BAYNHAM, Edmund (b.1577), of Boxley, Kent.

Published in The History of Parliament: the House of Commons 1558-1603, ed. P.W. Hasler, 1981
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Family and Education

b. Nov. 1577, o.s. of William Baynham by his w. Martha. educ. Balliol, Oxf. 1594, BA 1596; M. Temple 1595. suc. fa. 1597. Kntd. 1599.

Offices Held


‘Pox’ Baynham was specially admitted to the Middle Temple, his securities being his relation John Baynham and his father. It was his father, the Exchequer receiver in Shropshire, who was behind Baynham’s return for Bishop’s Castle, before his 20th birthday. ‘A base captain and rascal’, as Burghley was soon to call him, Baynham next went to Ireland with the Earl of Essex, who knighted him ‘on the sands’, 24 Sept. 1599, just before he returned to England. Like a number of young bloods in Essex’s entourage, Baynham now began to make a nuisance of himself to the authorities. On the night of Tuesday 18 Mar. 1600, he and other drunks made an affray in the Mermaid tavern. At midnight they ‘cast off their cloaks and upper garments, drew rapiers and daggers, marched through the streets’ and attacked the watch. After a scuffle they were locked in the Counter, where Baynham affirmed that he ‘cared not a fart for the lord mayor or any magistrate in London’. The Queen now intervened, arranging for the case to be remitted to Star Chamber ‘for the more and exemplar punishment of so great and outrageous disorder’. They first denied the charges, but when brought before the court on 6 July ‘confessed their faults and submitted themselves to the court, and proved that all was done in the drink and heat’. Each was fined £200 and imprisoned.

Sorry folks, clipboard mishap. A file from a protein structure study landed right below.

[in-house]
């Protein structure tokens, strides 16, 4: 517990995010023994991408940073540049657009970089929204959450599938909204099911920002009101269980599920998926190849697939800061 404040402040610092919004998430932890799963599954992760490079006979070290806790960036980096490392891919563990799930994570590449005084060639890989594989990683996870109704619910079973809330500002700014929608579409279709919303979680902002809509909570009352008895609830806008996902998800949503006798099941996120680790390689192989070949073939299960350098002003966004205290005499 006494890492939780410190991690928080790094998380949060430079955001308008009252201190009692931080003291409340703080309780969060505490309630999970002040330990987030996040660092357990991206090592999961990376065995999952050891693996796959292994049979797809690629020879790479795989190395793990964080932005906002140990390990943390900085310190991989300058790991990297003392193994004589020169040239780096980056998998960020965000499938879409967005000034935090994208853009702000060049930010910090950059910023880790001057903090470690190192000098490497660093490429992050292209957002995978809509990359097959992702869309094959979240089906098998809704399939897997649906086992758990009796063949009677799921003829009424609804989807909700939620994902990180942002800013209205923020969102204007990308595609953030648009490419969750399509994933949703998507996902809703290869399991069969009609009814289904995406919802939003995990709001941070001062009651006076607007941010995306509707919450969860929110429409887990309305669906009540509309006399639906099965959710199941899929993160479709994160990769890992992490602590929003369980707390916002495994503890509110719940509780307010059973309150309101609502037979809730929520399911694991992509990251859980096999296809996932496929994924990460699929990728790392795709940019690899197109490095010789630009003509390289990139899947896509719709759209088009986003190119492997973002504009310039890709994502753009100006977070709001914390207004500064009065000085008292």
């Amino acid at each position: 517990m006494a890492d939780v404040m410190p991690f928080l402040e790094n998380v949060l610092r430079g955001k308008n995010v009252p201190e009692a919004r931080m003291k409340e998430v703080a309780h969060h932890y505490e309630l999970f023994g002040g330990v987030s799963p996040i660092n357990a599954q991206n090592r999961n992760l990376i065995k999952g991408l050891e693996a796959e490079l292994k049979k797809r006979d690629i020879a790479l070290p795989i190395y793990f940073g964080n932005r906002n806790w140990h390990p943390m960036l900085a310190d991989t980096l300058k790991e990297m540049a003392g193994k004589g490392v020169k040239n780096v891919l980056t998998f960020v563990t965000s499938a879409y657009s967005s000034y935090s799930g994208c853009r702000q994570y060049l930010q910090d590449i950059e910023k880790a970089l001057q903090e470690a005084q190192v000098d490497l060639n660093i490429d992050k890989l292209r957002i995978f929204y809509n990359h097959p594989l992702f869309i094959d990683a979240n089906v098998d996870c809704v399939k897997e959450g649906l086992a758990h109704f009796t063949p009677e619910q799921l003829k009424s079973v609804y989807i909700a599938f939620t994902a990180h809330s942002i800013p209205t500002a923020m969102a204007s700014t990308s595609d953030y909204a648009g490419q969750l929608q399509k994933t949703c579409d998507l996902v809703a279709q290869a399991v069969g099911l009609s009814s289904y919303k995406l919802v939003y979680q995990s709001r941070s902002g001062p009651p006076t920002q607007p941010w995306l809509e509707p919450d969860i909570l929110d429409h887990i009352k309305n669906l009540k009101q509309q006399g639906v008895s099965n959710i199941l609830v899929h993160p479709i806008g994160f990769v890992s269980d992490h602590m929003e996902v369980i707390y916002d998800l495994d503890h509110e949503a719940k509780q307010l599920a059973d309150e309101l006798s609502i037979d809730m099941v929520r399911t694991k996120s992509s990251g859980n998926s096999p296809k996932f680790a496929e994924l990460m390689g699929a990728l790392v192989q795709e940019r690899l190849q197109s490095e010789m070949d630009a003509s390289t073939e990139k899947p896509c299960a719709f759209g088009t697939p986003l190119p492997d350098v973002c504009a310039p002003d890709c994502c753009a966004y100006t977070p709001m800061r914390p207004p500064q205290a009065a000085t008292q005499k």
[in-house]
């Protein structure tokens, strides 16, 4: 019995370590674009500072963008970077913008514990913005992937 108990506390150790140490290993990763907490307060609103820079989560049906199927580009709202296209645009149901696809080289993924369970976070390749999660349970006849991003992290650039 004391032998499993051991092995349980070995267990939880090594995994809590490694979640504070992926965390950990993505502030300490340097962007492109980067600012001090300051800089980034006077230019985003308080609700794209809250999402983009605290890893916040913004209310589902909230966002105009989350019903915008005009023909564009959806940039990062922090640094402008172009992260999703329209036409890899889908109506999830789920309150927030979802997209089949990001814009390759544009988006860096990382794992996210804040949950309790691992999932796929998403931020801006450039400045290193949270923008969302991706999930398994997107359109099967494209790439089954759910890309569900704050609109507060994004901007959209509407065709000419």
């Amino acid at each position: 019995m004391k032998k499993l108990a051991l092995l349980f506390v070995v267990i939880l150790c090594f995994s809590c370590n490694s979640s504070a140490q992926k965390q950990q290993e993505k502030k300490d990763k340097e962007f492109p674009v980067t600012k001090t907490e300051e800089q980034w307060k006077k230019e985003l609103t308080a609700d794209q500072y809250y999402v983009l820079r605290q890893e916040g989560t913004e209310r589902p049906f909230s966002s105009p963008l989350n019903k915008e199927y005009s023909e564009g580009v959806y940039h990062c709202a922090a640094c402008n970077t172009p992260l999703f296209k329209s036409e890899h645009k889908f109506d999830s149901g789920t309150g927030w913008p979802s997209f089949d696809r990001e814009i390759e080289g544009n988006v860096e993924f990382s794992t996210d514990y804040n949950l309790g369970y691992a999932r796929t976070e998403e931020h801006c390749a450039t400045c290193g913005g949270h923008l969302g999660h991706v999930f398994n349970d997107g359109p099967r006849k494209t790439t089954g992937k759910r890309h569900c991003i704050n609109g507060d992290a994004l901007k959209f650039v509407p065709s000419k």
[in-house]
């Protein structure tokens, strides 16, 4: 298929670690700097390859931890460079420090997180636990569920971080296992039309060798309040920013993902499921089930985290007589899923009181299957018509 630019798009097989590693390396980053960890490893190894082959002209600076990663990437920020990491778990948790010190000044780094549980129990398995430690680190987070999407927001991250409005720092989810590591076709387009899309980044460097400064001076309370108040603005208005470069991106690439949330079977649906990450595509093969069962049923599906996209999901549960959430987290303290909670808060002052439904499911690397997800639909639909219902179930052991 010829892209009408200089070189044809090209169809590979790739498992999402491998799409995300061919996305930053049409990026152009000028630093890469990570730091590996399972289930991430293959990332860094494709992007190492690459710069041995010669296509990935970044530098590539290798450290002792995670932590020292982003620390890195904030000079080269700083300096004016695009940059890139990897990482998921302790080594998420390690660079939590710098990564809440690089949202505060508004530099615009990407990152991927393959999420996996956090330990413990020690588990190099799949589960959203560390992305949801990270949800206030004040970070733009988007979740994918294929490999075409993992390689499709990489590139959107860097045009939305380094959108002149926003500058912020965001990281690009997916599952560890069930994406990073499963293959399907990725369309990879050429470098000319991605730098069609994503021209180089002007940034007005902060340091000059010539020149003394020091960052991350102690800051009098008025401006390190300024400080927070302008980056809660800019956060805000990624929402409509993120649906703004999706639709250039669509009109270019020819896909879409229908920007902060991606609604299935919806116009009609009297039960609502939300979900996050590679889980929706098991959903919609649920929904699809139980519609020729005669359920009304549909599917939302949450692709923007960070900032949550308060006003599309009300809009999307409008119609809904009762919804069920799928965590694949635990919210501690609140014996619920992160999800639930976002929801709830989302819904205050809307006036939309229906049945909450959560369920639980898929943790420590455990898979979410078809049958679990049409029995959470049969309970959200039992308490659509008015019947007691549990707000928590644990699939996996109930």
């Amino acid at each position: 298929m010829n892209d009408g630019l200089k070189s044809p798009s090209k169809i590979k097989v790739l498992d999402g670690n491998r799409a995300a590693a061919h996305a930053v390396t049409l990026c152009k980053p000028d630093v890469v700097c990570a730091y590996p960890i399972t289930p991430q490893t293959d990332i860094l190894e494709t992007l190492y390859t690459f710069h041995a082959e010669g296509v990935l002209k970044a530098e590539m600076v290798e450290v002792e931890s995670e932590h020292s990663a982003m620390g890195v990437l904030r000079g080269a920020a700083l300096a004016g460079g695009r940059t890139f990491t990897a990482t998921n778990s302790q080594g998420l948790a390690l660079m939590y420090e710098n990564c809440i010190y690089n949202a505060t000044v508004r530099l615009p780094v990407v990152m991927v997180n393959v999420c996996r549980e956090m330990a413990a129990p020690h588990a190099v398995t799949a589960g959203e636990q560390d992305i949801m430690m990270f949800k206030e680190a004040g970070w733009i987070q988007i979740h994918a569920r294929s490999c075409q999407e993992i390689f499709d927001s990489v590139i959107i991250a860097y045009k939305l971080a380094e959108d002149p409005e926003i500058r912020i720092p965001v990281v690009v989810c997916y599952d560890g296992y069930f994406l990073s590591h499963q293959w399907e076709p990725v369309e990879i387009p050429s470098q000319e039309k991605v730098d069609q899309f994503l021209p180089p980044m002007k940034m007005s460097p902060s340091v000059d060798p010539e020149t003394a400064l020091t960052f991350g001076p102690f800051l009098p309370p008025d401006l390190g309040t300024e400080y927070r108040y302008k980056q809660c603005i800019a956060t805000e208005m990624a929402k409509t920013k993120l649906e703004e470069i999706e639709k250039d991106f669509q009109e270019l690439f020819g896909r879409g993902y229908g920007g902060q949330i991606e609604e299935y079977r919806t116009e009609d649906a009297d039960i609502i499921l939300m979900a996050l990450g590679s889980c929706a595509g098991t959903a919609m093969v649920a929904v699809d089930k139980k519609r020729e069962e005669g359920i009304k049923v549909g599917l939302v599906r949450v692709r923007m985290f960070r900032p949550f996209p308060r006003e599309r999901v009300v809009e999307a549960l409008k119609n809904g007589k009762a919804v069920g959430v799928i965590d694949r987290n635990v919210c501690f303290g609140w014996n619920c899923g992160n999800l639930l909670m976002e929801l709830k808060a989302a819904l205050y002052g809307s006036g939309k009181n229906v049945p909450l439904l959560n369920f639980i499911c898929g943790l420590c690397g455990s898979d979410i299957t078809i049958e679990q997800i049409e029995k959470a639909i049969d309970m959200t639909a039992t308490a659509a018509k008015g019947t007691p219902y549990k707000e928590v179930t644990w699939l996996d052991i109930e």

Next year Baynham was implicated in the Essex rebellion, and was imprisoned in the Fleet. He was indicted 17 Feb. and his trial took place the day after that of the Earl. He ‘pleaded ignorance for excuse’, was condemned to death, but pardoned (10 Aug.) after paying Sir Walter Ralegh a large sum. He was released from the Queen’s bench prison to house arrest on 13 or 14 Aug.

Baynham’s urge towards self-destruction now drove him to become captain of a profligates’ club in London known as the damned crew and during Elizabeth’s last illness he was committed to the Marshalsea (7 Mar. 1603) for ‘some desperate speeches against’ James. He was out by 30 Mar., by which time James had succeeded, identified himself as a Catholic, became implicated in the Gunpowder plot, and went to Rome. At Fawkes’ trial, the attorney-general called him ‘a fit messenger for the devil’. He spent the remainder of his life roaming Europe. He was at Madrid in May 1610, may have been the Edmund Baynham given money by the English College there in March 1632, and was possibly the ‘Edwardus Banham’ given a meal in the English College at Rome in March 1642.

C142/254/91; PCC 11 Wallop; CSP Ire. 1600, p. 234; APC, xxx. 203; xxxi. 159; xxxii. 153, 154; HMC Var. iv. 325; Manningham Diary (Cam. Soc. xlix), 142n; Chamberlain Letters ed. McClure, i. 161, 190, 213, 269; CSP Dom. 1603-10, pp. 279, 280, 291, 297, 493; Recusant Hist. x. 96-110.

Ref Volumes: 1558-1603

Author: P. W. Hasler